What are the elements of a story? How can you incorporate these elements into your writing?
The elements of a story are narration, description, and dialogue. These three key elements of a story should always be in your writing and you should work to strengthen them.
Read more about the question “what are the elements of a story” and how to use them in your wriitng.
What Are The Elements of a Story?
So what are the elements of a story? Stories consist of three things:
- Narration: telling what happens and moving the story along
- Description: adding sensory details to enliven the story
- Dialogue: how characters talk
Narration and Avoiding Plot
What are the elements of a story when it comes to narration and plot? King hates the idea of pre-planning a story’s plot. This feels artificial. Our lives are plotless—we don’t know in advance what’s going to happen—and that gives life a constantly surprising, entertaining flavor. Writing a story should be the same.
Instead, King believes the story reveals itself as he writes. He doesn’t force the action to move in a particular direction; the characters decide what to do, and he merely narrates what is happening as he observes it.
He analogizes writing like this to archaeology: The story already exists, buried in the dirt like a fossil. Your job is to unearth it delicately.
What does this mean, in practice? King typically starts his stories with a situation, then discovers how his characters work their way out of the situation. Interesting situations typically start as “what if?”
- Carrie: What if a bullied girl in high school learned she had telekinetic powers?
- Misery: What if a psychotic fan kidnaps a romance writer?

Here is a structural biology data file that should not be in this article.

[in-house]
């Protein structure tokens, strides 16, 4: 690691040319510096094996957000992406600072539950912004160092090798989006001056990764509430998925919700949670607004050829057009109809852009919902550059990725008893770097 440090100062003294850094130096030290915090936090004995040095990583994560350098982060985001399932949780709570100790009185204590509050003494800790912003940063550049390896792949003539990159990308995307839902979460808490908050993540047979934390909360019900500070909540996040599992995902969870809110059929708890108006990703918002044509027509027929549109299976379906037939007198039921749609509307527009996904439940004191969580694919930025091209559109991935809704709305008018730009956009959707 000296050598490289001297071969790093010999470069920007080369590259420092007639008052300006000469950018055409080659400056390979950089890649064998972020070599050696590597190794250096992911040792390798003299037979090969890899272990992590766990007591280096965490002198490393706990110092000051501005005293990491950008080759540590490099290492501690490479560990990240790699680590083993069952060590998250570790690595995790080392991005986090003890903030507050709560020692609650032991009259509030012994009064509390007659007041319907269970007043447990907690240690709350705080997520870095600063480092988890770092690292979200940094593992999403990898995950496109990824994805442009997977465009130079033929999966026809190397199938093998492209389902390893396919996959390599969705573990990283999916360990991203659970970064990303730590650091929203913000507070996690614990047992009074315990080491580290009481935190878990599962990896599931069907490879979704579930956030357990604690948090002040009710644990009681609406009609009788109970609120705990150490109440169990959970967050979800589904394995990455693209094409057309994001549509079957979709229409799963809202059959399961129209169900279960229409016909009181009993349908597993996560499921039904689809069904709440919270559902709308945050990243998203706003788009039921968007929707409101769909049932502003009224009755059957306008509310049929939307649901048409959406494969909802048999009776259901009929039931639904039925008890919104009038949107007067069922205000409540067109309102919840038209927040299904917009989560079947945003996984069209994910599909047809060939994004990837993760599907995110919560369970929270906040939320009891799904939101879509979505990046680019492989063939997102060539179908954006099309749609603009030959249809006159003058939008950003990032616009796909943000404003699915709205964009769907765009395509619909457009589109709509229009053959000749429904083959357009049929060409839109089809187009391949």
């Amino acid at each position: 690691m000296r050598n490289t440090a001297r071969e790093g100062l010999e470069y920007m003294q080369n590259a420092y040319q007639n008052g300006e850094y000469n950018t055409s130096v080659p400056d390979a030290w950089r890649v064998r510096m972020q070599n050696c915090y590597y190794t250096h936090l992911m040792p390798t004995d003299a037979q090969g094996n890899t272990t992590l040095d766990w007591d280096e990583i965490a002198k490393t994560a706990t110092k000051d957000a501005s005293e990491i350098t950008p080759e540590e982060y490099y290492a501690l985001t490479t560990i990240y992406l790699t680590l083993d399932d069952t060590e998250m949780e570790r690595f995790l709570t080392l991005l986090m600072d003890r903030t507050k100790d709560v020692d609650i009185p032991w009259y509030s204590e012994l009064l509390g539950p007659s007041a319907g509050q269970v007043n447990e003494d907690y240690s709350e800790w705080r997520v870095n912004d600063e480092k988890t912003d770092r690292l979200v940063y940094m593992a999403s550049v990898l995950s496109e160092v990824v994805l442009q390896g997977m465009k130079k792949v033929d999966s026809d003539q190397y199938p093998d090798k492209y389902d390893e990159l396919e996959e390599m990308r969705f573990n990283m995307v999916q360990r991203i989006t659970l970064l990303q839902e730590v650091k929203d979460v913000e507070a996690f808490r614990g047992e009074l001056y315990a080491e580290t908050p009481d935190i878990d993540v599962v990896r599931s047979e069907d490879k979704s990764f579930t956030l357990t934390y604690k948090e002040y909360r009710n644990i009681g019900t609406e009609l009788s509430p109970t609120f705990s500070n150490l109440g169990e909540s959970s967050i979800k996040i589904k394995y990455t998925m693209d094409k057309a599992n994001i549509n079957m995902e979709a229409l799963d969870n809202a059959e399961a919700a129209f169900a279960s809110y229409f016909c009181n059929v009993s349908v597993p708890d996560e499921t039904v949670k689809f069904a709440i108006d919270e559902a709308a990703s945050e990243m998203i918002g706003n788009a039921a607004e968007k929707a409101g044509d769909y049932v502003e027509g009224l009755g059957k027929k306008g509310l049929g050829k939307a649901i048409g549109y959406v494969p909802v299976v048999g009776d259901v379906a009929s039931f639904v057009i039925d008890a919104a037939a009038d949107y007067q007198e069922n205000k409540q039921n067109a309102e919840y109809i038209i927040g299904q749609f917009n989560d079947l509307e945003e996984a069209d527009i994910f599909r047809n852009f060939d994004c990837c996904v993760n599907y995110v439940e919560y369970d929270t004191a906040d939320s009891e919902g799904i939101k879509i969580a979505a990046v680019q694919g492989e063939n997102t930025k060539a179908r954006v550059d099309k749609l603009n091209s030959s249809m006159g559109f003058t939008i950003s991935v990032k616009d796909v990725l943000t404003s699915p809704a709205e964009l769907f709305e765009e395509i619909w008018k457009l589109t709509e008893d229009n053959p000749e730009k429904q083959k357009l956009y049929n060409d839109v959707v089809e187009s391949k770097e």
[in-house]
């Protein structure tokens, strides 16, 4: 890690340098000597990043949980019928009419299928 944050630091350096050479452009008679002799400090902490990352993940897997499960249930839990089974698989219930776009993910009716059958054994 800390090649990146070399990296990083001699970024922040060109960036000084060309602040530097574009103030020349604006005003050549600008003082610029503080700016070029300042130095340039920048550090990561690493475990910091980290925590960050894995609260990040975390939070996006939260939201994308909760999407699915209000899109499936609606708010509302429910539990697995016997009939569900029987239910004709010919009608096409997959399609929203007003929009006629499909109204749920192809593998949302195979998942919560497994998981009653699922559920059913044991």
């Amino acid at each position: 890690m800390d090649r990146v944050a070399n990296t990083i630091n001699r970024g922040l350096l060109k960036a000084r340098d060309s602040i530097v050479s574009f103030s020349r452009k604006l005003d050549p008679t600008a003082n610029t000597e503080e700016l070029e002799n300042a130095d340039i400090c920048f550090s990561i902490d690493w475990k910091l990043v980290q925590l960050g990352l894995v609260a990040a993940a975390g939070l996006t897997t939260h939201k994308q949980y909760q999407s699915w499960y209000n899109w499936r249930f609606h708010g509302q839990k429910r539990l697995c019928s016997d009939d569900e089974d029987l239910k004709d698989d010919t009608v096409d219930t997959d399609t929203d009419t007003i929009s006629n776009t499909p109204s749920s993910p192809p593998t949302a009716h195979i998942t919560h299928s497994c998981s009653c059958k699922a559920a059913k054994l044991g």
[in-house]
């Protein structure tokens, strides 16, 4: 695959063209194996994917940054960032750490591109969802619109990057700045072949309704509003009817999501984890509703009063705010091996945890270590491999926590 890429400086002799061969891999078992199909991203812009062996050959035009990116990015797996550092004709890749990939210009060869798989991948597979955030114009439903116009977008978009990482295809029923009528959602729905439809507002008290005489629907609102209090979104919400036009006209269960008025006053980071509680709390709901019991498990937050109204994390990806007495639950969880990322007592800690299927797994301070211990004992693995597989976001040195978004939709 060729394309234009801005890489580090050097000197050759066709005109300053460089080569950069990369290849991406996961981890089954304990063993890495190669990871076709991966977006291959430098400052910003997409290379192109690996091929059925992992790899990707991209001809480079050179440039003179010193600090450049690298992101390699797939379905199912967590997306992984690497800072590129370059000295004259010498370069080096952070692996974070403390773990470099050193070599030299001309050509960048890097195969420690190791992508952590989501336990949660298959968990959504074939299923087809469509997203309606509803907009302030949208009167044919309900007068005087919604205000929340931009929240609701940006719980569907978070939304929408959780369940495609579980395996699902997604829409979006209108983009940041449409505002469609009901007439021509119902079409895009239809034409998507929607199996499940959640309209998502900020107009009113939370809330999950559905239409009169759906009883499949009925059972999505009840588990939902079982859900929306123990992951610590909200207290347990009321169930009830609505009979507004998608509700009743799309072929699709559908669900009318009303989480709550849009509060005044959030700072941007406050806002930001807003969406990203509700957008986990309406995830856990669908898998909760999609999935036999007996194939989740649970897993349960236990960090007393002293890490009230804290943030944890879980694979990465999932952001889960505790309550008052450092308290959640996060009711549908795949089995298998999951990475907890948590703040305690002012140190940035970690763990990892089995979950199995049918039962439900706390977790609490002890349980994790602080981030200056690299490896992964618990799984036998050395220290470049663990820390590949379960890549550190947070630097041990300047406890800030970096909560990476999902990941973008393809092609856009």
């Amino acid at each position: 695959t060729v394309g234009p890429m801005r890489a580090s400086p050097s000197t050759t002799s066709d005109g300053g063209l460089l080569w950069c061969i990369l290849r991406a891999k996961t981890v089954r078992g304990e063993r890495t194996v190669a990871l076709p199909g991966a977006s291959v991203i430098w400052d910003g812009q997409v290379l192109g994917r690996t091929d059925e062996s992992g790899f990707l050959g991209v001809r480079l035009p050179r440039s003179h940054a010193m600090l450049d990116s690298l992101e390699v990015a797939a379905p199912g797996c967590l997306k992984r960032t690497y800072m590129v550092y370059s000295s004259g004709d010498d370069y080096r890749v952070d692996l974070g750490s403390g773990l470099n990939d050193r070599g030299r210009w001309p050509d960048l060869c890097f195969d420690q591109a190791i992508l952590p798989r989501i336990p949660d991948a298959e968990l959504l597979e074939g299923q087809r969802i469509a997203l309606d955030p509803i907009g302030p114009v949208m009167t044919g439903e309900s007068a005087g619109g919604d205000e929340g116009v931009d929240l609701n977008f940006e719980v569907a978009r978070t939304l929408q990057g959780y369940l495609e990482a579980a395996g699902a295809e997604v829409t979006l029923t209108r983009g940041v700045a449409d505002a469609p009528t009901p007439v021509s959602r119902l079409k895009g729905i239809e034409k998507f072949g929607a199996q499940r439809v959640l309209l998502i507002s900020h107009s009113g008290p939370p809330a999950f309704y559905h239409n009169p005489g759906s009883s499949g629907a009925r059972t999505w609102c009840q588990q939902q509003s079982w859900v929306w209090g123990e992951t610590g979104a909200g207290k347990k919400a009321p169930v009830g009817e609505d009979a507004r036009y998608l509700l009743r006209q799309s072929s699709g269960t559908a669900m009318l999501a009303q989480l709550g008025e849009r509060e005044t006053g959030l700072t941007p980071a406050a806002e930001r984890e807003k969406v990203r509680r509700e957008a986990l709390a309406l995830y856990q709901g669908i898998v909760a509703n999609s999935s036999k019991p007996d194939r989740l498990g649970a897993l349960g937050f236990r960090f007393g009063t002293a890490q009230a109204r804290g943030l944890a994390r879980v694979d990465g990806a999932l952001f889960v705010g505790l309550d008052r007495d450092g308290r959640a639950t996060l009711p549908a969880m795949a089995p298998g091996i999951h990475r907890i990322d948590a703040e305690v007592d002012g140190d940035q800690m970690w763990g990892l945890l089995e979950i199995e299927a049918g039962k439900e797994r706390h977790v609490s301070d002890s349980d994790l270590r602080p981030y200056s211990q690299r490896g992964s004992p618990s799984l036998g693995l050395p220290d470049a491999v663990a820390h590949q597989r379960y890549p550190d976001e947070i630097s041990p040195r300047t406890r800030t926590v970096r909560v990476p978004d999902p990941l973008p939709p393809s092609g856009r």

From there, he lets the story develop without an ironfisted demand for what should happen. He usually doesn’t know how the story will end. Instead, he watches the characters work their way through the situation. The characters may surprise him with their ingenuity or complexity; King doesn’t know what they’re going to do until they do it.
Description provides sensory texture to the story, which draws the reader in viscerally. You’ll primarily describe the environment and the characters. What are the elements of a story in this case?
You don’t want too little or too much description.
- Too little description leaves the reader without a mental world to construct.
- Too much description feels onerous and buries the story in unnecessary detail. Some writers get carried away, describing the world in florid detail. In reality, your job as a writer is to tell the story.
Aim for the middle. Provide enough detail to seed the reader’s imagination, but not so much that you prevent the reader from filling in her own details. As you visualize a scene, choose the few details that immediately come to mind.
Dialogue is what characters say. It defines who they are and what they’re like. How does this help answer the question “what are the elements of a story?”
The best dialogue sounds truthful—a reader believes that real people would talk that way. Wooden dialogue sounds forced and grates on the ear.
Writers vary in their ability to write good dialogue. Part of it depends on how writers interact with people. Writers who write the best dialogue like listening to other people, absorbing their rhythms, accents, and slang. Recluses often don’t know how real people talk and so find it hard to make their characters talk convincingly.
Other Literary Devices
Beyond these three basic elements, the writing toolbox contains many other tools, like symbolism, themes, and back story.
King’s advice on these tools is to make use of any tool that will enhance your story. Like spices in a recipe, they add flavor and character to the writing. But don’t go too far—remember that the point of the story is to tell a story, not to show how many words you can alliterate.
So now you know the answer to the question “what are the elements of a story?”
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Like what you just read? Read the rest of the world's best summary of Stephen King's "On Writing" at Shortform .
Here's what you'll find in our full On Writing summary :
- Stephen King's personal writing habits that led to superstar books like Misery and It
- How to make a story and characters feel real
- Why you should never use adverbs